Warning: the following may be hazardous to your writing habits.
We aspiring writers who live in Fairfield County, Connecticut, are fortunate. With the center of publishing only 50 miles away in Manhattan; with vibrant public libraries and their energetic events coordinators in almost every community; with fine chain and independent bookstores within easy driving distance; and with several universities featuring creative writing programs and commitments to cultural outreach close by, we have a steady schedule of author appearances to attend for education and inspiration. As I reported in my previous post, for example, bestselling writers Dennis Lehane and Peter Abrahams shared their wisdom with us in person less than 24 hours apart. Like Western pioneers on the Santa Fe Trail arriving at Bent’s Fort, authors on the book-tour trail find our area a welcoming stopover.
But what if you cannot get to an author talk? Or if you live in a place far from that book-tour trail? How can you sit face-to-face with a National Book Award winner, a Pulitzer Prize winner, a bestselling crime writer, a unique-voiced memoirist? That’s why the Internet and YouTube were invented, of course.
Herewith an annotated index of a baker’s dozen links to a random sampling of author talks online. And I’m not referring to someone’s latest appearance on “Today” or “Charlie Rose.”
A caveat: I have watched only a few of these. Thus, I cannot promise you they all impart ready-to-use writing advice. Nor can I promise that these are the best available videos of each writer. My purpose is simply to show that, if you are looking for inspiring sights and sounds from one of your favorites, you may be able to find it. So here’s the list, in alphabetical order, except for Ian McEwan in the anchor-leg spot, the reason for which will be apparent.
• Michael Cunningham. The Pulitzer Prize winner for The Hours, from the fabled Iowa Writers’ Workshop.
• Louise Erdrich. The new National Book Award for Fiction winner (The Road House) on Well Read.
• Elizabeth Gilbert. Her famous 2009 lecture on creativity at the TED conference.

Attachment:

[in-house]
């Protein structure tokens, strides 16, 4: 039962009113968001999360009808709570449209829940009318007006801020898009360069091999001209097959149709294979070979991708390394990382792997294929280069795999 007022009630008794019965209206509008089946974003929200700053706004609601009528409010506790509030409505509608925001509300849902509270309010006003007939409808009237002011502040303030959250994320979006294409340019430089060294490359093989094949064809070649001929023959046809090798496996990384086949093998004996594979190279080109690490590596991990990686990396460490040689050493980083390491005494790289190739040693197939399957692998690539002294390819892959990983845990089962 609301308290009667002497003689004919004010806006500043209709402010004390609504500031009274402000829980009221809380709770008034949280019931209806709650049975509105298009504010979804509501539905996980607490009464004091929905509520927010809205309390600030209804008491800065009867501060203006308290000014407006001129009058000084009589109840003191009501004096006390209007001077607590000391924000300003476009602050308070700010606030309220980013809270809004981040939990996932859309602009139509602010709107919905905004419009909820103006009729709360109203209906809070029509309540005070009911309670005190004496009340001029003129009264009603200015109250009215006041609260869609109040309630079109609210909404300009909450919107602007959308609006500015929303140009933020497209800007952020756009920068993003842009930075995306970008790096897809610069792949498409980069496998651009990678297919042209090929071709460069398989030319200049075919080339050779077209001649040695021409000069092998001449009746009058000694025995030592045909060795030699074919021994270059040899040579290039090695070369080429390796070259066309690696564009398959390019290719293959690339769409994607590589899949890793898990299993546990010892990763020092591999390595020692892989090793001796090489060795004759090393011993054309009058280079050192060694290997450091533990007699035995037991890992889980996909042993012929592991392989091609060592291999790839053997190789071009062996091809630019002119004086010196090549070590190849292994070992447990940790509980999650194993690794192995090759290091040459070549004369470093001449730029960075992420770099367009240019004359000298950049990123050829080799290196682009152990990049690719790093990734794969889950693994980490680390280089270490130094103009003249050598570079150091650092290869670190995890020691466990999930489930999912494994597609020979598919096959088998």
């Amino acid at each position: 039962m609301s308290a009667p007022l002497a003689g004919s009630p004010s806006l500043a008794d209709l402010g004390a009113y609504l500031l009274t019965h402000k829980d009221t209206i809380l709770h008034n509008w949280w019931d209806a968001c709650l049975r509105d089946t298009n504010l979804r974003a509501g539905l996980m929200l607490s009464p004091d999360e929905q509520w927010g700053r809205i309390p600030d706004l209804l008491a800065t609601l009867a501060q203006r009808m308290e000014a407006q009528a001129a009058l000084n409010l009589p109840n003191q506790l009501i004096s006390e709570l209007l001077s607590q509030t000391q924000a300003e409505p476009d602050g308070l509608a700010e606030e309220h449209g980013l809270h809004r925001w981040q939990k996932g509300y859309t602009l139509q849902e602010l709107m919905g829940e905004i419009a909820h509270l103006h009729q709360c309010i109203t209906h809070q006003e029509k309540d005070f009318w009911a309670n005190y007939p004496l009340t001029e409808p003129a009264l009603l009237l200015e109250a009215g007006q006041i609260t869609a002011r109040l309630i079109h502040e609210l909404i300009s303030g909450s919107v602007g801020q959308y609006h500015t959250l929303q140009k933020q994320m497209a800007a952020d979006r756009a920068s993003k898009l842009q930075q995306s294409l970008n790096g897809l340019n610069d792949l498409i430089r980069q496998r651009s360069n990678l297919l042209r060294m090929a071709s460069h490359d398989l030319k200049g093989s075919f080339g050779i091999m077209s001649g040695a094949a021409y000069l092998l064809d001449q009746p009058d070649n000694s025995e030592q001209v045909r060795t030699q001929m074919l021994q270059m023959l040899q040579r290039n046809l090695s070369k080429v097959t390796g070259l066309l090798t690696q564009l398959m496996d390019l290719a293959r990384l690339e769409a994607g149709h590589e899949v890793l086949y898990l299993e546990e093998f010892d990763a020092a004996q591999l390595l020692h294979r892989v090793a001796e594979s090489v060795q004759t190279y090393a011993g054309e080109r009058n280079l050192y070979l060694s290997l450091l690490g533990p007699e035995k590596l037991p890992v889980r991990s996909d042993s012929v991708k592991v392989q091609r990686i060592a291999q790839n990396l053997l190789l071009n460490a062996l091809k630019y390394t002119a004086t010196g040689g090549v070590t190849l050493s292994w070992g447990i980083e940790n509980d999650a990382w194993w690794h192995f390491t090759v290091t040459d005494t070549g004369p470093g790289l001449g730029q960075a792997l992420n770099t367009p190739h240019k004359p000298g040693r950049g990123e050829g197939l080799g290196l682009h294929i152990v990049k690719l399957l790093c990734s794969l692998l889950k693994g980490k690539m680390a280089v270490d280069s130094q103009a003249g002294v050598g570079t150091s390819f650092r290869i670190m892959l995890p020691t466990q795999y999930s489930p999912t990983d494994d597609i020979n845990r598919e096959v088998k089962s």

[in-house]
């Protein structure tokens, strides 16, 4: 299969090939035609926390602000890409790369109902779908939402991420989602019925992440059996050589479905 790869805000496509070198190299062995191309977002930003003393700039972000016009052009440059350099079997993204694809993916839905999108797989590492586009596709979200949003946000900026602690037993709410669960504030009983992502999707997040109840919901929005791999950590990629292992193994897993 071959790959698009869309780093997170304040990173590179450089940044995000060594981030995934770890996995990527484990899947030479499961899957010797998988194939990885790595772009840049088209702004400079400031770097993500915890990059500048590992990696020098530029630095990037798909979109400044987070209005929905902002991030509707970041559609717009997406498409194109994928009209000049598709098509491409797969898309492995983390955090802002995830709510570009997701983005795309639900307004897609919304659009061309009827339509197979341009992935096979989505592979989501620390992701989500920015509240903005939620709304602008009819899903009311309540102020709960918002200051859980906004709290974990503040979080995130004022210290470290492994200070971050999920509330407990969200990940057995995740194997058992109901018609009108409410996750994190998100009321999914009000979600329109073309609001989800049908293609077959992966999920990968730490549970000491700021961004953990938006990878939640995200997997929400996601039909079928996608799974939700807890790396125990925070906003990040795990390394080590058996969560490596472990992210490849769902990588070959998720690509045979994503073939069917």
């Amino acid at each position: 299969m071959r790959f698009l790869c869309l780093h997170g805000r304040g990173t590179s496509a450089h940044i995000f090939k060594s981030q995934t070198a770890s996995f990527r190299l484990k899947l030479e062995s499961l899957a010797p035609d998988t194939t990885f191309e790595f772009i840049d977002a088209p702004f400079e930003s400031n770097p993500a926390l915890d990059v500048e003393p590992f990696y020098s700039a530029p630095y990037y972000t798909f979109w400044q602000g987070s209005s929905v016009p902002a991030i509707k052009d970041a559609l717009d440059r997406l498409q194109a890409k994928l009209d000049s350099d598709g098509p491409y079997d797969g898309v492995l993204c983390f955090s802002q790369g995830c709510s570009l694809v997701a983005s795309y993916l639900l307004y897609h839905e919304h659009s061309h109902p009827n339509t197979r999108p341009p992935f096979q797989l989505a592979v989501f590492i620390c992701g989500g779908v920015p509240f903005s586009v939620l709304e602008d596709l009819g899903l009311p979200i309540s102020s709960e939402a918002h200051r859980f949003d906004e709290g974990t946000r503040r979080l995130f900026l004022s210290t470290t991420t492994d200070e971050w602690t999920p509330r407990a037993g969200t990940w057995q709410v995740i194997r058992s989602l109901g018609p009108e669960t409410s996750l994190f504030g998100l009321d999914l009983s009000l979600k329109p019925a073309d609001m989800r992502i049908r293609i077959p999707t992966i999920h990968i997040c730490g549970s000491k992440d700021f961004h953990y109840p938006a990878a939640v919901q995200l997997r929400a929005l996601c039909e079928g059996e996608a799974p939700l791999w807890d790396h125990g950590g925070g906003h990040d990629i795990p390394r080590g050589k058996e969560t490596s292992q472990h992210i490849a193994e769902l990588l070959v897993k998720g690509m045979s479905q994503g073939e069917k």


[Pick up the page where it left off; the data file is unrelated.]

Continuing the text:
• Mary Karr. The poet and memoirist (The Liar’s Club, et al.) from the Writer’s Symposium By The Sea at Point Loma Nazarene University.
• Barbara Kingsolver. Thoughts on libraries and on being a writer from the author, most recently, of Flight Behavior, from Minnesota Public Radio.
• Elmore Leonard. The now-87-year-old crime master on his writing schedule and process, one of several short segments from AuthorLearningCenter. Given his lofty spot in my pantheon of writing heroes, I also recommend his recent acceptance speech at the National Book Awards (scroll down), where he received the National Book Foundation’s Medal for Distinguished Contribution to American Letters. (I skipped over Martin Amis’ introduction; Leonard gets his medal and takes the mic at roughly the 6:30 mark).
• Laura Lippman. Her illustrated master-class lecture—on how she does it—at the Crime Fiction Academy.
• Alice Munro with Diane Anthill. The short-story genius with the British novelist and editor, plus a moderator, at the International Festival of Authors in Canada. There is a much longer, biographical interview with Munro at TVO.
• Richard Price. How to capture the sound of the streets in dialogue is one of several segments in this presentation at Big Think. Other writing experts at this repository of no-frills, in-their-own-words videos include, Margaret Atwood, Anne Lamott, Tom Perrotta, Salman Rushdie, The New Yorker Editor David Remnick, Robert McKee (the screenwriting guru) and Gay Talese.
• Gay Talese. Take an author-guided tour of his English-basement “writing bunker” in his East Side of Manhattan brownstone via The New Yorker.
• Kurt Vonnegut. Listen to him enumerate, in this clip, his famous instructions on how to write a story .
• Tom Wolfe. Oscar Coral’s 72-minute documentary, “Tom Wolfe Gets Back to Blood,” on the 81-year-old white-suited wonder’s reporting and writing of his new novel. (This on-demand viewing may require registration and perhaps a fee.)
• Ian McEwan. In a video produced by his publisher for the Anchor paperback release of his novel Solar in 2011, McEwan offers “Advice for Aspiring Writers.”
Now, having proffered this list, I urge you, before clicking on the Play arrow of any of the above, to read the first comment beneath the McEwan video, posted by someone named Lucian O’Rourke. It reads:
Aspiring writers: stop watching YouTube!—Alex McNab